Cruise ships are shown here docking at Terminal 91 in Smith Cove in this photo from the Port of Seattle. Port officials plan to double the economic impact of the cruise ship industry on the local economy during the next 25 years. The cruise ship industry is expected to generate an economic impact in 2012 of about $416 million.
Photo courtesy of Don Wilson at the Port of Seattle

Cruise ships are shown here docking at Terminal 91 in Smith Cove in this photo from the Port of Seattle. Port officials plan to double the economic impact of the cruise ship industry on the local economy during the next 25 years. The cruise ship industry is expected to generate an economic impact in 2012 of about $416 million.

Photo courtesy of Don Wilson at the Port of Seattle

   This summer, Disney will dock the very happy 2,400-passenger Disney Wonder at Terminal 91 at Smith Cove.

   While the stay is only for one year, the Disney cruise liner is expected to bring a little more cheer to the area’s booming cruise business. After all, how can anyone stay grumpy when the ship plays “When You Wish Upon a Star” as it leaves port?

   With Disney coming on board, Seattle will be the Northwest home to seven major cruise ship lines. Port officials say they expect 202 cruise ship visits and more than 864,000 passengers to pass through Seattle’s cruise ship terminals in 2012. This activity will generate an estimated $416 million in annual business revenue, create 4,319 jobs and result in $18 million in state and local taxes this year. Port estimates ate that every time a cruise ship comes to Seattle, it generates $2.1 million in economic benefit to the community.

   Disney is heading north next year, moving its cruise line to Canada. However, Port officials still expect the business to continue to grow in the coming years. They may even be able to woo Disney back to Seattle.

   Port Commissioners Tom Albro and John Creighton told members of the Magnolia Community Club on March 8 that the Port of Seattle’s proposed 25-year plan calls for doubling the economic value of cruise traffic to Washington state.

   Albro said that the local cruise industry, the majority of which travels through Terminal 91 at Magnolia’s Smith Cove, is not far from reaching capacity concerning the number of sailings Seattle facilities can accommodate.

   He said the plan is to increase cruise ship visits and also try to get passengers to spend more time in the Seattle area, either before or after their cruise. He said that an immediate focus is to get passengers to spend an extra $200 per trip.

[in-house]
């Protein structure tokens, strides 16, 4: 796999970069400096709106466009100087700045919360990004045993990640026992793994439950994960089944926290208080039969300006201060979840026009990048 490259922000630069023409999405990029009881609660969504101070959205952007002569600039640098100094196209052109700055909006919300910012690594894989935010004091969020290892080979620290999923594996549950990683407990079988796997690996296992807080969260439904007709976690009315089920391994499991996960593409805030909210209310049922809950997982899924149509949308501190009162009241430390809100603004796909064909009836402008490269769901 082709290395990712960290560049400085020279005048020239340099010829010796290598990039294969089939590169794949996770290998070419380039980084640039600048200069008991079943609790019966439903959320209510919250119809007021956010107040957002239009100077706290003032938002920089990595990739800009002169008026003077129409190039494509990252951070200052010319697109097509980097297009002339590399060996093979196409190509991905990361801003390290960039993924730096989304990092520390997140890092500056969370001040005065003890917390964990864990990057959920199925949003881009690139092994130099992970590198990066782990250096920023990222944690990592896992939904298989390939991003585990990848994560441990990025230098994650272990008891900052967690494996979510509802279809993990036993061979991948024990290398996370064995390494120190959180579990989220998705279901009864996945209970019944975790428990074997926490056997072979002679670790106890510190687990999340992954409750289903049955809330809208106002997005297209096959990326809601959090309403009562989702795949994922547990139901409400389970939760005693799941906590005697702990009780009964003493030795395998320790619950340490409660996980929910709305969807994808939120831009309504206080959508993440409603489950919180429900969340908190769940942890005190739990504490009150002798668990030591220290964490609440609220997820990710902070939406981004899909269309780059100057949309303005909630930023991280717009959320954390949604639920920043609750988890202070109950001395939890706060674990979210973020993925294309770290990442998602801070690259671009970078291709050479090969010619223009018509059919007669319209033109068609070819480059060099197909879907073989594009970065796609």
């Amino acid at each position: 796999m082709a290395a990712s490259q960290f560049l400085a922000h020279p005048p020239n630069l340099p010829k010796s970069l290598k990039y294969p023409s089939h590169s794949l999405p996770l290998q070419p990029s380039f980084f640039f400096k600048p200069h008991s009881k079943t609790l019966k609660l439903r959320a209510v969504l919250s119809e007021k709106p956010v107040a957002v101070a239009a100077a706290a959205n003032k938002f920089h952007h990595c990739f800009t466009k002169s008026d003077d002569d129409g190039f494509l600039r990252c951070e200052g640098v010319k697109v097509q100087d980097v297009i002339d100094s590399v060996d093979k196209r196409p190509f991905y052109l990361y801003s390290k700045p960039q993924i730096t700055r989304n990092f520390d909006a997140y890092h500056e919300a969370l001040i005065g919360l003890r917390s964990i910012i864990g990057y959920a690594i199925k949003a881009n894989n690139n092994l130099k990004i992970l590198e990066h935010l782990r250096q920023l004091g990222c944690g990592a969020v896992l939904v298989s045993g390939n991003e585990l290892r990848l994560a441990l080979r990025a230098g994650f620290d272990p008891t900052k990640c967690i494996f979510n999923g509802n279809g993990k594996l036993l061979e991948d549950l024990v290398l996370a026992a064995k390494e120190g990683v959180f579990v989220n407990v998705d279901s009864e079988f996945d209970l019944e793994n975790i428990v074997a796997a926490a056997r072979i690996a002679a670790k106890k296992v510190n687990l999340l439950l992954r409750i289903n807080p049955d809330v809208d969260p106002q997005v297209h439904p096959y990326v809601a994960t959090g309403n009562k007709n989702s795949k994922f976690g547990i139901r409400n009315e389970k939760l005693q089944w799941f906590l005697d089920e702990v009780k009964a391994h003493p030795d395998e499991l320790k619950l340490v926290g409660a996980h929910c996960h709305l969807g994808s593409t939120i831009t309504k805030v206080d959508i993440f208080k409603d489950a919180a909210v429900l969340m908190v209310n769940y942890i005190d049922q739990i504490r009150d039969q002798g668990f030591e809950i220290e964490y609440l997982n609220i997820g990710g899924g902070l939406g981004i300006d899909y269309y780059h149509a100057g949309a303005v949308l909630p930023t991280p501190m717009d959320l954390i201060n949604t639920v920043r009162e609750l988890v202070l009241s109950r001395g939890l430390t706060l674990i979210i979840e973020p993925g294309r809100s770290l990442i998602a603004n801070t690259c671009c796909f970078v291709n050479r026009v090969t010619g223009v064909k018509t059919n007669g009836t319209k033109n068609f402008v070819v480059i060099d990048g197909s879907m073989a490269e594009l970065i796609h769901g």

“We can get there quickly,” Albro said. “If a passenger spends one night in downtown and eats a meal, we’d be pretty much there.”

   The increased economic impact of the cruise industry is only one aspect of a comprehensive plan that Albro and Creighton discussed with the public who attended the meeting. Creighton told the audience that during the next quarter century, the Port of Seattle aims to add 100,000 jobs to the region, resulting in the Port being directly responsible for about 300,000 jobs in the area. 

   “We have created a road map of where we want to go, but it remains flexible enough to accommodate changes on how we will get there,” Creighton said.

   Beyond the cruise ship industry, the Port plans to reach its goal by growing Seattle’s container volume, tripling the value of outbound sea and air cargo to more than $50 billion a year, promoting the growth of small businesses, increasing workforce training and by being the greenest and most energy-efficient port in North America.

   As for the Port’s land in the Interbay area, Albro and Creighton said that Fisherman’s Terminal would remain an important part of the Port’s plans. Creighton did acknowledge that maintaining the buildings at Fisherman’s Terminal actually costs the Port money each year, but it remains a community benefit that the Port will continue to support.

   “We are absolutely committed to maintaining the fishing fleet for the North Pacific at Fisherman’s Terminal,” Creighton said. 

   But despite the rosy forecast, the first audience question was a pointed inquiry as to how the Port of Seattle lost to Tacoma the major cargo account known as the “Grand Alliance,” a consortium of three cargo companies that account for an estimated 20 percent of the Port’s container traffic. The consortium, which includes Germany’s Hapag-Lloyd, Japan’s NYK Line and OOCL of Hong Kong, announced they plan to move their operation to Tacoma later this year.

In short, Creighton said it was a financial issue and the Port of Tacoma was simply willing to offer greater discounts than Seattle.

   “We competed and they wanted it more,” Albro said of the Port of Tacoma. “Tacoma has had some tough losses recently, including the Russell Company, which moved to Seattle. They were willing to go further and cut deeper than we could.”

   Creighton criticized the system that   currently forces the ports of Seattle and Tacoma to compete against each other for business, instead of working together to bring new business to the state.

Creighton and Albro said a bigger concern for the Port should be the new Canadian Port at Prince Rupert, British Columbia. They said the Canadian government has invested about $3 billion in the new facility and it has a rail line that travels directly to Chicago. Other concerns include the widening of the Panama Canal, which will mean more cargo ships traveling through the canal to the Eastern Seaboard.

   On other topics, Albro said that the Port wants to develop for industrial purposes the 44 acres of land it owns in the Interbay area. 

Currently, the land is used for parking school buses and other vehicles. However, for that to occur, the property requires better access to Thorndyke Avenue West, which has been a contentious issue for area neighbors in the past.